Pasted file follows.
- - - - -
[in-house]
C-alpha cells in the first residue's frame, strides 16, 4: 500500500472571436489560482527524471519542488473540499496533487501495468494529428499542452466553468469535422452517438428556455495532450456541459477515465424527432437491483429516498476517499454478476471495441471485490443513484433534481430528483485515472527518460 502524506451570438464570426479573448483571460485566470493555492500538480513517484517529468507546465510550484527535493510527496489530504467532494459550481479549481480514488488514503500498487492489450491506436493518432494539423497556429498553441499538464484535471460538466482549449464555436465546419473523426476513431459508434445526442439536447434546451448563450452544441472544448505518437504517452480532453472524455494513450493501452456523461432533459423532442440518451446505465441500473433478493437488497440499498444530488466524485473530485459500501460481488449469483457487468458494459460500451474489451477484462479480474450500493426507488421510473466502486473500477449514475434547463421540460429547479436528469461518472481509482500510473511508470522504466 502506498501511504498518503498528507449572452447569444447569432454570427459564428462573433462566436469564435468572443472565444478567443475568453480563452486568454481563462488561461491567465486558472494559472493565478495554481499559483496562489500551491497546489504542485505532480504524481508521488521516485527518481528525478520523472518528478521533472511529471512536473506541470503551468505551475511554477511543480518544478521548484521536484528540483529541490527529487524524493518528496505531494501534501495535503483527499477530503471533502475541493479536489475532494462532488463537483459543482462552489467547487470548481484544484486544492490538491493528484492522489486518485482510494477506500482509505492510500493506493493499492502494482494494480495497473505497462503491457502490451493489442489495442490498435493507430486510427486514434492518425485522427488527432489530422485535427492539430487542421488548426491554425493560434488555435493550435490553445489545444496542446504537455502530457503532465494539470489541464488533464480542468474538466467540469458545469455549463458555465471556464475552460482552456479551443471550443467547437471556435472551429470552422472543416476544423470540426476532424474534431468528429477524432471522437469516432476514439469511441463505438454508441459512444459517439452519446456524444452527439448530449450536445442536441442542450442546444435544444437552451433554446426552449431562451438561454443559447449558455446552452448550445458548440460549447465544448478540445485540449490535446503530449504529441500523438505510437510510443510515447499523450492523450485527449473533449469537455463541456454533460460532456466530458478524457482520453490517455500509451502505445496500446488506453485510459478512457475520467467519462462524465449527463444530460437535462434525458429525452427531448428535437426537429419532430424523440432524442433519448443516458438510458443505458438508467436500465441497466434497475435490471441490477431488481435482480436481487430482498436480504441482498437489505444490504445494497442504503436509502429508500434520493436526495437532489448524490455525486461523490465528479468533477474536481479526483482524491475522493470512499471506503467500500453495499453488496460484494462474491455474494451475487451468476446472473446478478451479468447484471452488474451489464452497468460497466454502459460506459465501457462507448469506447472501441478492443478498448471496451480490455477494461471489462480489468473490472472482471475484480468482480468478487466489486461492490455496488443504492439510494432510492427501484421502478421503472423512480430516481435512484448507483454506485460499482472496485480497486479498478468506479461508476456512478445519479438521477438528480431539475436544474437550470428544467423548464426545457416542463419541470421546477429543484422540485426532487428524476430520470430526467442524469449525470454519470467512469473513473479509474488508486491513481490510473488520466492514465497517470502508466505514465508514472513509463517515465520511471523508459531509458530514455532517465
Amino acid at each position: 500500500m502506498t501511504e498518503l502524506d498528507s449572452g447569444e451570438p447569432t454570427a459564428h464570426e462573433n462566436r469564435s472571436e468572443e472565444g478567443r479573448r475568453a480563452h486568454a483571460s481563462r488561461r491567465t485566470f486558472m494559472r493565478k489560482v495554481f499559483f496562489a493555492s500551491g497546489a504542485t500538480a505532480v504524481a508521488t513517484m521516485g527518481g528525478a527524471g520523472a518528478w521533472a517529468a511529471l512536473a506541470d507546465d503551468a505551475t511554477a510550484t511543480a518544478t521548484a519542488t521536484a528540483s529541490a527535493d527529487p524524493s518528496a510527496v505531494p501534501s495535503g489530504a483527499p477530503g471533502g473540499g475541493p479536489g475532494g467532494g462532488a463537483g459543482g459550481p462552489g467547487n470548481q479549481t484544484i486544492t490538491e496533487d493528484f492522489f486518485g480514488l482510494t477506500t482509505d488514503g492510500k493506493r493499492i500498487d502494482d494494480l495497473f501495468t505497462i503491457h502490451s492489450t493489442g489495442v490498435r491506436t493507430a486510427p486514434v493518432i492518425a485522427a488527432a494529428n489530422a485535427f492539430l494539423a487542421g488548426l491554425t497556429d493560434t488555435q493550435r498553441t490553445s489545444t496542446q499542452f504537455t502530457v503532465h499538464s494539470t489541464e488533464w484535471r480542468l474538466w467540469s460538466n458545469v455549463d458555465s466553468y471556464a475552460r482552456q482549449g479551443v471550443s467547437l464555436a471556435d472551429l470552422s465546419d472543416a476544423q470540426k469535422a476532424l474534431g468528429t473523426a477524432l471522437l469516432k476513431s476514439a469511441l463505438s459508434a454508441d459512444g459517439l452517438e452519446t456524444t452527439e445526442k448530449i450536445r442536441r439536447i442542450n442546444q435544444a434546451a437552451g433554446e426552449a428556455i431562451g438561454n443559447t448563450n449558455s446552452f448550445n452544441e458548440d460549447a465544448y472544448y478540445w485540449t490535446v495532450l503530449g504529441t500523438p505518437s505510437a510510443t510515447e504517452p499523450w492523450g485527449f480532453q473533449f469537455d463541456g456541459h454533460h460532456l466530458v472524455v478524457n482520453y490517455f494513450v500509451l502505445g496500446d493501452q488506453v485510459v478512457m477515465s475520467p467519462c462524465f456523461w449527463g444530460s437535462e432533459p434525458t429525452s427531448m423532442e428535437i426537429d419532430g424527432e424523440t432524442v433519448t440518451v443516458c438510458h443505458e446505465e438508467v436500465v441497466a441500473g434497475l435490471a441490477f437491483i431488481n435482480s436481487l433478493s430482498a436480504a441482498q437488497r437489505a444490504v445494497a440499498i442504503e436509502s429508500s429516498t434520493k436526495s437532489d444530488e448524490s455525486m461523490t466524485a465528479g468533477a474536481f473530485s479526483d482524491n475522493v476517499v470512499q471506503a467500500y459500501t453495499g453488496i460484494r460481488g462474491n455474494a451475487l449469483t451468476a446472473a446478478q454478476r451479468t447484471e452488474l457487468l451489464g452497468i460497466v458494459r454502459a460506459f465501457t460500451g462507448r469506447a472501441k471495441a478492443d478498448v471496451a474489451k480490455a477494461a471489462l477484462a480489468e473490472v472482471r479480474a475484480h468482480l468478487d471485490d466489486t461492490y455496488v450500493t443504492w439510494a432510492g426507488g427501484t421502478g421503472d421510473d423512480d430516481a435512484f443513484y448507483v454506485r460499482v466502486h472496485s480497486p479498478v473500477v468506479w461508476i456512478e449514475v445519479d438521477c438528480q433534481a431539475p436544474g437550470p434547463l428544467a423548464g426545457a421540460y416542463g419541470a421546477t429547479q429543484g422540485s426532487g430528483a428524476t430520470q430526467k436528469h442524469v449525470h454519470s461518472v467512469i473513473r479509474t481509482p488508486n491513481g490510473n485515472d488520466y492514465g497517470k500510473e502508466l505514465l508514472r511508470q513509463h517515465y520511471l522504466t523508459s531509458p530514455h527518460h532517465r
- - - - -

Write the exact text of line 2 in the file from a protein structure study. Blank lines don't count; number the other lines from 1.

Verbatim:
C-alpha cells in the first residue's frame, strides 16, 4: 500500500472571436489560482527524471519542488473540499496533487501495468494529428499542452466553468469535422452517438428556455495532450456541459477515465424527432437491483429516498476517499454478476471495441471485490443513484433534481430528483485515472527518460 502524506451570438464570426479573448483571460485566470493555492500538480513517484517529468507546465510550484527535493510527496489530504467532494459550481479549481480514488488514503500498487492489450491506436493518432494539423497556429498553441499538464484535471460538466482549449464555436465546419473523426476513431459508434445526442439536447434546451448563450452544441472544448505518437504517452480532453472524455494513450493501452456523461432533459423532442440518451446505465441500473433478493437488497440499498444530488466524485473530485459500501460481488449469483457487468458494459460500451474489451477484462479480474450500493426507488421510473466502486473500477449514475434547463421540460429547479436528469461518472481509482500510473511508470522504466 502506498501511504498518503498528507449572452447569444447569432454570427459564428462573433462566436469564435468572443472565444478567443475568453480563452486568454481563462488561461491567465486558472494559472493565478495554481499559483496562489500551491497546489504542485505532480504524481508521488521516485527518481528525478520523472518528478521533472511529471512536473506541470503551468505551475511554477511543480518544478521548484521536484528540483529541490527529487524524493518528496505531494501534501495535503483527499477530503471533502475541493479536489475532494462532488463537483459543482462552489467547487470548481484544484486544492490538491493528484492522489486518485482510494477506500482509505492510500493506493493499492502494482494494480495497473505497462503491457502490451493489442489495442490498435493507430486510427486514434492518425485522427488527432489530422485535427492539430487542421488548426491554425493560434488555435493550435490553445489545444496542446504537455502530457503532465494539470489541464488533464480542468474538466467540469458545469455549463458555465471556464475552460482552456479551443471550443467547437471556435472551429470552422472543416476544423470540426476532424474534431468528429477524432471522437469516432476514439469511441463505438454508441459512444459517439452519446456524444452527439448530449450536445442536441442542450442546444435544444437552451433554446426552449431562451438561454443559447449558455446552452448550445458548440460549447465544448478540445485540449490535446503530449504529441500523438505510437510510443510515447499523450492523450485527449473533449469537455463541456454533460460532456466530458478524457482520453490517455500509451502505445496500446488506453485510459478512457475520467467519462462524465449527463444530460437535462434525458429525452427531448428535437426537429419532430424523440432524442433519448443516458438510458443505458438508467436500465441497466434497475435490471441490477431488481435482480436481487430482498436480504441482498437489505444490504445494497442504503436509502429508500434520493436526495437532489448524490455525486461523490465528479468533477474536481479526483482524491475522493470512499471506503467500500453495499453488496460484494462474491455474494451475487451468476446472473446478478451479468447484471452488474451489464452497468460497466454502459460506459465501457462507448469506447472501441478492443478498448471496451480490455477494461471489462480489468473490472472482471475484480468482480468478487466489486461492490455496488443504492439510494432510492427501484421502478421503472423512480430516481435512484448507483454506485460499482472496485480497486479498478468506479461508476456512478445519479438521477438528480431539475436544474437550470428544467423548464426545457416542463419541470421546477429543484422540485426532487428524476430520470430526467442524469449525470454519470467512469473513473479509474488508486491513481490510473488520466492514465497517470502508466505514465508514472513509463517515465520511471523508459531509458530514455532517465